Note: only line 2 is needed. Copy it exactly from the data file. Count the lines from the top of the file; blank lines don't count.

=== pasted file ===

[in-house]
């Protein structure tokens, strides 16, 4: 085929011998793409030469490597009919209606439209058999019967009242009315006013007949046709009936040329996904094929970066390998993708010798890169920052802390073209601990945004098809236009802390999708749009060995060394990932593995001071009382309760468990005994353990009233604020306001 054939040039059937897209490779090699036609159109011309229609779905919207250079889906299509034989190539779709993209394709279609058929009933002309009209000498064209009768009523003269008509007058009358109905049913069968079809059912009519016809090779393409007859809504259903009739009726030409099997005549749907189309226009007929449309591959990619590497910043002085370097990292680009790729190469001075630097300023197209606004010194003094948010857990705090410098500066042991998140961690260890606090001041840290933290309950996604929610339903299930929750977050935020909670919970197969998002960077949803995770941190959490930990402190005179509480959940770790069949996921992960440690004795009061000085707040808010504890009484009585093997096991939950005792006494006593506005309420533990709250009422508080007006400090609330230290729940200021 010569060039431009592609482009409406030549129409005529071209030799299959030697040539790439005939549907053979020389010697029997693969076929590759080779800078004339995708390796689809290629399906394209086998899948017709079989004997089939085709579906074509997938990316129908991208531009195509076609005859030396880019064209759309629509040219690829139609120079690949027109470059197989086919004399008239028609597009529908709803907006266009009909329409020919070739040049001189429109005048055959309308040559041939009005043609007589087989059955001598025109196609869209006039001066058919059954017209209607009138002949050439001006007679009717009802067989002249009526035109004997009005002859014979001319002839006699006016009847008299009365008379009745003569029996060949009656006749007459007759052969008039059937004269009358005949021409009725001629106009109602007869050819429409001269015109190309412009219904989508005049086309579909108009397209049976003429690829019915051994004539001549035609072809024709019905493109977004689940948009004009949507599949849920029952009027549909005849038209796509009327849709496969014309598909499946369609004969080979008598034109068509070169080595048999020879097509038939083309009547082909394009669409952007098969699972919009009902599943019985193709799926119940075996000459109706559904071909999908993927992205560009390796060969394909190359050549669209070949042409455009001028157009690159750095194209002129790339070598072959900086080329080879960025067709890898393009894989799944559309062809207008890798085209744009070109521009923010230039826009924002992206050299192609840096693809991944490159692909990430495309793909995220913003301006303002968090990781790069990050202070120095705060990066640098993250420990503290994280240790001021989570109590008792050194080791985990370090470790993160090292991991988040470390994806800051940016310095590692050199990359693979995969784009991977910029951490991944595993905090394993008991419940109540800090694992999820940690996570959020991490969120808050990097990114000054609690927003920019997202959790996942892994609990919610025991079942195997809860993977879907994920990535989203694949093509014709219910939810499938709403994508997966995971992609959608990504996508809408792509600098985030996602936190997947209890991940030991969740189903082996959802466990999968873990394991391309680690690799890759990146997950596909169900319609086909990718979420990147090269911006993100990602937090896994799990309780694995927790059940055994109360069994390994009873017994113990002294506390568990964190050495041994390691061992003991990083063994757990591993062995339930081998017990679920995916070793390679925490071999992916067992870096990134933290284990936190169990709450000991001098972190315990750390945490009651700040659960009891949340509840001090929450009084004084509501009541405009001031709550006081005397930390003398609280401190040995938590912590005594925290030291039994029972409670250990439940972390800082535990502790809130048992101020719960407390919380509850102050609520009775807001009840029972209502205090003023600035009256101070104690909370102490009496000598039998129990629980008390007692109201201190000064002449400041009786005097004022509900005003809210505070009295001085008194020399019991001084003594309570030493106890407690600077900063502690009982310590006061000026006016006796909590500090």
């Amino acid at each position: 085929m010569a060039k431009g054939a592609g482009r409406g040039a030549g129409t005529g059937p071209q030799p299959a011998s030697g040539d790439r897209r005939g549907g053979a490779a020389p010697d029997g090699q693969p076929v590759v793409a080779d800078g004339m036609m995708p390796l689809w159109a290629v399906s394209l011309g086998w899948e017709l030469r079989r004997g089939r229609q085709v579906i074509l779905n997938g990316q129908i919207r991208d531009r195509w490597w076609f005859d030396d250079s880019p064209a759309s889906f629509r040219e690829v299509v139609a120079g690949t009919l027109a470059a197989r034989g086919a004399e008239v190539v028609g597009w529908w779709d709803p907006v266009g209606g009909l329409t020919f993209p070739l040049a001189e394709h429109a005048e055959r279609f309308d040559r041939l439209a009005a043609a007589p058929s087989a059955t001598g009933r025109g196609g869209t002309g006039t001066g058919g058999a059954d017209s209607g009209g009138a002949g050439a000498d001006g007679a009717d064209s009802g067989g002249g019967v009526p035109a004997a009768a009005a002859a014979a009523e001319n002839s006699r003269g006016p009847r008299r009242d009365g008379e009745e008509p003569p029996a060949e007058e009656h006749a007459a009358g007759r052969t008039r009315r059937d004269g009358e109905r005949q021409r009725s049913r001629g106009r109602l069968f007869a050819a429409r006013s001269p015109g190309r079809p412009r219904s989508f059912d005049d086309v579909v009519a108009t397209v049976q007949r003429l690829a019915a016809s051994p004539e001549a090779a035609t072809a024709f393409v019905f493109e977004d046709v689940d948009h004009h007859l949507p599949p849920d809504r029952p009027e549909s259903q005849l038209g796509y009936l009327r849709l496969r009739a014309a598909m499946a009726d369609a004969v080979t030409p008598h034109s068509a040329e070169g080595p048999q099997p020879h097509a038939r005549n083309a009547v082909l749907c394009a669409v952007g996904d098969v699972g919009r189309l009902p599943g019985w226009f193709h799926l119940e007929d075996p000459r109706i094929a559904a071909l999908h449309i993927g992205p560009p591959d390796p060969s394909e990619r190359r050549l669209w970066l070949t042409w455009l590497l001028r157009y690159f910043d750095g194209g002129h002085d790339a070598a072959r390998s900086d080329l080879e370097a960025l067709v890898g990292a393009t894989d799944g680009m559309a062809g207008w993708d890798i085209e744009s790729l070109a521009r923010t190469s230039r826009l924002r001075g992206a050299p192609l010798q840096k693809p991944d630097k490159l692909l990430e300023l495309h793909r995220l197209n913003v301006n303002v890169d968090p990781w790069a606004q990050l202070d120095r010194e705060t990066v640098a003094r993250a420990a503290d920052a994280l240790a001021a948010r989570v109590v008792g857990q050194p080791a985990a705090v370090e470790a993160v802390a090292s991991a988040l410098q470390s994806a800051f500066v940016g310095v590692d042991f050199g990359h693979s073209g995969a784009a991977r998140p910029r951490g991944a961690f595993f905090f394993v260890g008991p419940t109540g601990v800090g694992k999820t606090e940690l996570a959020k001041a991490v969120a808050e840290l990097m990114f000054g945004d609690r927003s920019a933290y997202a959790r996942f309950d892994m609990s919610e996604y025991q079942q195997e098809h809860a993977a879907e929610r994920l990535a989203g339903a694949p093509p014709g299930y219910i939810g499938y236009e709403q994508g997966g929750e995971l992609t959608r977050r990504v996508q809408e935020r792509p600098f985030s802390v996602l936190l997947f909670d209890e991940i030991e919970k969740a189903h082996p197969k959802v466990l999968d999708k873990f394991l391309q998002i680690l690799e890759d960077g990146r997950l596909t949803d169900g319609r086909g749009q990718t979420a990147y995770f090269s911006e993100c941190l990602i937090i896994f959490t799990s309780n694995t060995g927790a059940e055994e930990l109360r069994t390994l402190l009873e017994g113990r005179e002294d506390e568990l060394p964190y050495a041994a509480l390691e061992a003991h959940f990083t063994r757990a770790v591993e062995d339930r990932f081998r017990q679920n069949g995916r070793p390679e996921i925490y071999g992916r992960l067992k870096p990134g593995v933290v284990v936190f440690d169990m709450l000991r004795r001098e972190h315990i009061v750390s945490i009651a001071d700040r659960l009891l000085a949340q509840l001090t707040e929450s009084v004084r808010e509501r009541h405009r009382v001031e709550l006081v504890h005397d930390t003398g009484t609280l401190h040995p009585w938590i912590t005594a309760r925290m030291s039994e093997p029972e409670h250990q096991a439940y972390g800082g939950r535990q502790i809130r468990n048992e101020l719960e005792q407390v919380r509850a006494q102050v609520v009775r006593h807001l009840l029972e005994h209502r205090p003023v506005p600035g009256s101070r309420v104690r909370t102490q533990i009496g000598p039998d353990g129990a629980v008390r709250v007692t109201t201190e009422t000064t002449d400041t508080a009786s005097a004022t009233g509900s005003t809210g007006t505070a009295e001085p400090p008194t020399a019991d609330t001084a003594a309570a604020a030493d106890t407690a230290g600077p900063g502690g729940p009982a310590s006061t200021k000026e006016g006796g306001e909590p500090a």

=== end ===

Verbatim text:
């Protein structure tokens, strides 16, 4: 085929011998793409030469490597009919209606439209058999019967009242009315006013007949046709009936040329996904094929970066390998993708010798890169920052802390073209601990945004098809236009802390999708749009060995060394990932593995001071009382309760468990005994353990009233604020306001 054939040039059937897209490779090699036609159109011309229609779905919207250079889906299509034989190539779709993209394709279609058929009933002309009209000498064209009768009523003269008509007058009358109905049913069968079809059912009519016809090779393409007859809504259903009739009726030409099997005549749907189309226009007929449309591959990619590497910043002085370097990292680009790729190469001075630097300023197209606004010194003094948010857990705090410098500066042991998140961690260890606090001041840290933290309950996604929610339903299930929750977050935020909670919970197969998002960077949803995770941190959490930990402190005179509480959940770790069949996921992960440690004795009061000085707040808010504890009484009585093997096991939950005792006494006593506005309420533990709250009422508080007006400090609330230290729940200021 010569060039431009592609482009409406030549129409005529071209030799299959030697040539790439005939549907053979020389010697029997693969076929590759080779800078004339995708390796689809290629399906394209086998899948017709079989004997089939085709579906074509997938990316129908991208531009195509076609005859030396880019064209759309629509040219690829139609120079690949027109470059197989086919004399008239028609597009529908709803907006266009009909329409020919070739040049001189429109005048055959309308040559041939009005043609007589087989059955001598025109196609869209006039001066058919059954017209209607009138002949050439001006007679009717009802067989002249009526035109004997009005002859014979001319002839006699006016009847008299009365008379009745003569029996060949009656006749007459007759052969008039059937004269009358005949021409009725001629106009109602007869050819429409001269015109190309412009219904989508005049086309579909108009397209049976003429690829019915051994004539001549035609072809024709019905493109977004689940948009004009949507599949849920029952009027549909005849038209796509009327849709496969014309598909499946369609004969080979008598034109068509070169080595048999020879097509038939083309009547082909394009669409952007098969699972919009009902599943019985193709799926119940075996000459109706559904071909999908993927992205560009390796060969394909190359050549669209070949042409455009001028157009690159750095194209002129790339070598072959900086080329080879960025067709890898393009894989799944559309062809207008890798085209744009070109521009923010230039826009924002992206050299192609840096693809991944490159692909990430495309793909995220913003301006303002968090990781790069990050202070120095705060990066640098993250420990503290994280240790001021989570109590008792050194080791985990370090470790993160090292991991988040470390994806800051940016310095590692050199990359693979995969784009991977910029951490991944595993905090394993008991419940109540800090694992999820940690996570959020991490969120808050990097990114000054609690927003920019997202959790996942892994609990919610025991079942195997809860993977879907994920990535989203694949093509014709219910939810499938709403994508997966995971992609959608990504996508809408792509600098985030996602936190997947209890991940030991969740189903082996959802466990999968873990394991391309680690690799890759990146997950596909169900319609086909990718979420990147090269911006993100990602937090896994799990309780694995927790059940055994109360069994390994009873017994113990002294506390568990964190050495041994390691061992003991990083063994757990591993062995339930081998017990679920995916070793390679925490071999992916067992870096990134933290284990936190169990709450000991001098972190315990750390945490009651700040659960009891949340509840001090929450009084004084509501009541405009001031709550006081005397930390003398609280401190040995938590912590005594925290030291039994029972409670250990439940972390800082535990502790809130048992101020719960407390919380509850102050609520009775807001009840029972209502205090003023600035009256101070104690909370102490009496000598039998129990629980008390007692109201201190000064002449400041009786005097004022509900005003809210505070009295001085008194020399019991001084003594309570030493106890407690600077900063502690009982310590006061000026006016006796909590500090």